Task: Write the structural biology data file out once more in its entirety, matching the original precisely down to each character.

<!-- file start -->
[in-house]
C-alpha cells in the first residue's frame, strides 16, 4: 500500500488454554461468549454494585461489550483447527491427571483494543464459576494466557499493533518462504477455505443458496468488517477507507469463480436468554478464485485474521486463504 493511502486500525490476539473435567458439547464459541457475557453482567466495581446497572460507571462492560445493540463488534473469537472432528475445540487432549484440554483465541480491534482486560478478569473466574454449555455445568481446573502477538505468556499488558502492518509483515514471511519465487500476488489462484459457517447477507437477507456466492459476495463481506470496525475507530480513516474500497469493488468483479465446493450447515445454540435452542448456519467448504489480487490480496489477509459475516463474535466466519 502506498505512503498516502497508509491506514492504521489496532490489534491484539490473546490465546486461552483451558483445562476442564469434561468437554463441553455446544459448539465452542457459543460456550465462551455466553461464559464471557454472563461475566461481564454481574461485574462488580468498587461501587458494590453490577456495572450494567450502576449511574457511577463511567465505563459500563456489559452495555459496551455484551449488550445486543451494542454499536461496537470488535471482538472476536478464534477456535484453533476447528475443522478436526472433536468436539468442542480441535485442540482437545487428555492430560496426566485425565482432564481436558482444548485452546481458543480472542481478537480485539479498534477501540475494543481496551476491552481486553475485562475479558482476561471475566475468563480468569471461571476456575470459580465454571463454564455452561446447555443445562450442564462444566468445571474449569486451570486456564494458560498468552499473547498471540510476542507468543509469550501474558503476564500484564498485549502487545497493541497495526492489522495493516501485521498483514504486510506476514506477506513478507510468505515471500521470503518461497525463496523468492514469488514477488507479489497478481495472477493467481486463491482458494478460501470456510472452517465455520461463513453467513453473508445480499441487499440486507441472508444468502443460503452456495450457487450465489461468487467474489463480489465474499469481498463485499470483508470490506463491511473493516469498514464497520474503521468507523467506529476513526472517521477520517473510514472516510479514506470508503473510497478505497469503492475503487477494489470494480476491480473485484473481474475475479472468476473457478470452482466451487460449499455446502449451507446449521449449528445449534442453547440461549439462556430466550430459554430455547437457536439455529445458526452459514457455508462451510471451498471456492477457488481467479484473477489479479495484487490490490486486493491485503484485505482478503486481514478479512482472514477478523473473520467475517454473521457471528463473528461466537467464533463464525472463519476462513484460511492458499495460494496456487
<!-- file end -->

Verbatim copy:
[in-house]
C-alpha cells in the first residue's frame, strides 16, 4: 500500500488454554461468549454494585461489550483447527491427571483494543464459576494466557499493533518462504477455505443458496468488517477507507469463480436468554478464485485474521486463504 493511502486500525490476539473435567458439547464459541457475557453482567466495581446497572460507571462492560445493540463488534473469537472432528475445540487432549484440554483465541480491534482486560478478569473466574454449555455445568481446573502477538505468556499488558502492518509483515514471511519465487500476488489462484459457517447477507437477507456466492459476495463481506470496525475507530480513516474500497469493488468483479465446493450447515445454540435452542448456519467448504489480487490480496489477509459475516463474535466466519 502506498505512503498516502497508509491506514492504521489496532490489534491484539490473546490465546486461552483451558483445562476442564469434561468437554463441553455446544459448539465452542457459543460456550465462551455466553461464559464471557454472563461475566461481564454481574461485574462488580468498587461501587458494590453490577456495572450494567450502576449511574457511577463511567465505563459500563456489559452495555459496551455484551449488550445486543451494542454499536461496537470488535471482538472476536478464534477456535484453533476447528475443522478436526472433536468436539468442542480441535485442540482437545487428555492430560496426566485425565482432564481436558482444548485452546481458543480472542481478537480485539479498534477501540475494543481496551476491552481486553475485562475479558482476561471475566475468563480468569471461571476456575470459580465454571463454564455452561446447555443445562450442564462444566468445571474449569486451570486456564494458560498468552499473547498471540510476542507468543509469550501474558503476564500484564498485549502487545497493541497495526492489522495493516501485521498483514504486510506476514506477506513478507510468505515471500521470503518461497525463496523468492514469488514477488507479489497478481495472477493467481486463491482458494478460501470456510472452517465455520461463513453467513453473508445480499441487499440486507441472508444468502443460503452456495450457487450465489461468487467474489463480489465474499469481498463485499470483508470490506463491511473493516469498514464497520474503521468507523467506529476513526472517521477520517473510514472516510479514506470508503473510497478505497469503492475503487477494489470494480476491480473485484473481474475475479472468476473457478470452482466451487460449499455446502449451507446449521449449528445449534442453547440461549439462556430466550430459554430455547437457536439455529445458526452459514457455508462451510471451498471456492477457488481467479484473477489479479495484487490490490486486493491485503484485505482478503486481514478479512482472514477478523473473520467475517454473521457471528463473528461466537467464533463464525472463519476462513484460511492458499495460494496456487